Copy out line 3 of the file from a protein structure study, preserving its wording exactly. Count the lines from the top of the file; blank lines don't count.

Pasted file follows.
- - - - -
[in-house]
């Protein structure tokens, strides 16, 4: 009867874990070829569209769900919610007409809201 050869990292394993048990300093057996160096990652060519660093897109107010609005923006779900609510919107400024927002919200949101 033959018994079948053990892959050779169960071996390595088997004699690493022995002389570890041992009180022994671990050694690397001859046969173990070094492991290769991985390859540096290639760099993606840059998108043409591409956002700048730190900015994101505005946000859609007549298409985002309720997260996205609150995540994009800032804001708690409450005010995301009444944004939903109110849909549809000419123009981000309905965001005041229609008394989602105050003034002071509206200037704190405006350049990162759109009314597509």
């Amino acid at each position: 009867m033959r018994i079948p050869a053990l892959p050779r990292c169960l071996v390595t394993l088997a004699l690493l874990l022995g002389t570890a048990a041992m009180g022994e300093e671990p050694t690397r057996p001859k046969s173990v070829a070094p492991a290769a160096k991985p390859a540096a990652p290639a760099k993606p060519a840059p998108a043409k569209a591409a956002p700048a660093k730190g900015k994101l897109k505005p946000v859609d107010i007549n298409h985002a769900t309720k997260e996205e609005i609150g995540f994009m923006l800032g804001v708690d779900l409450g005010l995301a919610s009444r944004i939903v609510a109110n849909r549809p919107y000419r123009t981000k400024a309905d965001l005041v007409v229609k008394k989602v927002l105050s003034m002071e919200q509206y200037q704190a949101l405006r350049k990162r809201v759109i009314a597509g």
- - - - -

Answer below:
């Amino acid at each position: 009867m033959r018994i079948p050869a053990l892959p050779r990292c169960l071996v390595t394993l088997a004699l690493l874990l022995g002389t570890a048990a041992m009180g022994e300093e671990p050694t690397r057996p001859k046969s173990v070829a070094p492991a290769a160096k991985p390859a540096a990652p290639a760099k993606p060519a840059p998108a043409k569209a591409a956002p700048a660093k730190g900015k994101l897109k505005p946000v859609d107010i007549n298409h985002a769900t309720k997260e996205e609005i609150g995540f994009m923006l800032g804001v708690d779900l409450g005010l995301a919610s009444r944004i939903v609510a109110n849909r549809p919107y000419r123009t981000k400024a309905d965001l005041v007409v229609k008394k989602v927002l105050s003034m002071e919200q509206y200037q704190a949101l405006r350049k990162r809201v759109i009314a597509g």